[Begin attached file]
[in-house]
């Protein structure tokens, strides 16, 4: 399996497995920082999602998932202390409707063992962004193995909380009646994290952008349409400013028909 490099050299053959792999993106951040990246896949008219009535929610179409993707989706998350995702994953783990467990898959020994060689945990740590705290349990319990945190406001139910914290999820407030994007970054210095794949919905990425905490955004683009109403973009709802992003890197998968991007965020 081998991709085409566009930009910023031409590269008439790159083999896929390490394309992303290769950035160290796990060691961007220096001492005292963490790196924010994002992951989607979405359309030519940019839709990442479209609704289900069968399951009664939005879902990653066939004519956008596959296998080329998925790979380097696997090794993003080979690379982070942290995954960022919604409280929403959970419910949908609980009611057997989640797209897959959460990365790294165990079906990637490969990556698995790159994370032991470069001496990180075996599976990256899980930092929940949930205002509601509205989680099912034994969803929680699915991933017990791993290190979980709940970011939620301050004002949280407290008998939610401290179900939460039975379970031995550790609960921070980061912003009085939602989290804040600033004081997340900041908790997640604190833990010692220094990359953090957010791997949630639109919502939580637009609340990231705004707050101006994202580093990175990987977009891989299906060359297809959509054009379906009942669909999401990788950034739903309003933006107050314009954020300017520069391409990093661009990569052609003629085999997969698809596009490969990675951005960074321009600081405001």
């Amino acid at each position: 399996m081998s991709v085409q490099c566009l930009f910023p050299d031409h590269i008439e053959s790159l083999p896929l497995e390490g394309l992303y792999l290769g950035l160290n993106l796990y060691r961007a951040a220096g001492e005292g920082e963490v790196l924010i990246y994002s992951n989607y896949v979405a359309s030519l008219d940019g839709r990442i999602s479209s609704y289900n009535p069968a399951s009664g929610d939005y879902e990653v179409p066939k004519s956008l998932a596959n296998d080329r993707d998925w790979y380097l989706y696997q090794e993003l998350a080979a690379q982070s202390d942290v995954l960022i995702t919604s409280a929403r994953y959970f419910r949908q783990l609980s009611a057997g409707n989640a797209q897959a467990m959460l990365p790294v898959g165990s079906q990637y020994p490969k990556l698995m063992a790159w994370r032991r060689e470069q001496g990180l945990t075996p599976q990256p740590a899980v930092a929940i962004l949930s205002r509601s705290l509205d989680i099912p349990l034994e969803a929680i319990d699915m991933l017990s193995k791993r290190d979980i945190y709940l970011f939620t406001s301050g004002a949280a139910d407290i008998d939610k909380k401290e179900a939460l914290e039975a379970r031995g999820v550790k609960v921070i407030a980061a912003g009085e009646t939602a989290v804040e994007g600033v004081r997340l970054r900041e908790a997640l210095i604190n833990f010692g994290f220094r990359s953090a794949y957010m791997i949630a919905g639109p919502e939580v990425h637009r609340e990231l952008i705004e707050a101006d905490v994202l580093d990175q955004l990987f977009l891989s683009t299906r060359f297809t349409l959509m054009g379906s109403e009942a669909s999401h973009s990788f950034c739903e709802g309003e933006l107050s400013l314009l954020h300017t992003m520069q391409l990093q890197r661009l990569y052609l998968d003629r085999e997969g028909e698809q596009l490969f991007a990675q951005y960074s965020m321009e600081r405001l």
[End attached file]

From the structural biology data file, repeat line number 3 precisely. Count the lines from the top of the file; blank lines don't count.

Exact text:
């Amino acid at each position: 399996m081998s991709v085409q490099c566009l930009f910023p050299d031409h590269i008439e053959s790159l083999p896929l497995e390490g394309l992303y792999l290769g950035l160290n993106l796990y060691r961007a951040a220096g001492e005292g920082e963490v790196l924010i990246y994002s992951n989607y896949v979405a359309s030519l008219d940019g839709r990442i999602s479209s609704y289900n009535p069968a399951s009664g929610d939005y879902e990653v179409p066939k004519s956008l998932a596959n296998d080329r993707d998925w790979y380097l989706y696997q090794e993003l998350a080979a690379q982070s202390d942290v995954l960022i995702t919604s409280a929403r994953y959970f419910r949908q783990l609980s009611a057997g409707n989640a797209q897959a467990m959460l990365p790294v898959g165990s079906q990637y020994p490969k990556l698995m063992a790159w994370r032991r060689e470069q001496g990180l945990t075996p599976q990256p740590a899980v930092a929940i962004l949930s205002r509601s705290l509205d989680i099912p349990l034994e969803a929680i319990d699915m991933l017990s193995k791993r290190d979980i945190y709940l970011f939620t406001s301050g004002a949280a139910d407290i008998d939610k909380k401290e179900a939460l914290e039975a379970r031995g999820v550790k609960v921070i407030a980061a912003g009085e009646t939602a989290v804040e994007g600033v004081r997340l970054r900041e908790a997640l210095i604190n833990f010692g994290f220094r990359s953090a794949y957010m791997i949630a919905g639109p919502e939580v990425h637009r609340e990231l952008i705004e707050a101006d905490v994202l580093d990175q955004l990987f977009l891989s683009t299906r060359f297809t349409l959509m054009g379906s109403e009942a669909s999401h973009s990788f950034c739903e709802g309003e933006l107050s400013l314009l954020h300017t992003m520069q391409l990093q890197r661009l990569y052609l998968d003629r085999e997969g028909e698809q596009l490969f991007a990675q951005y960074s965020m321009e600081r405001l």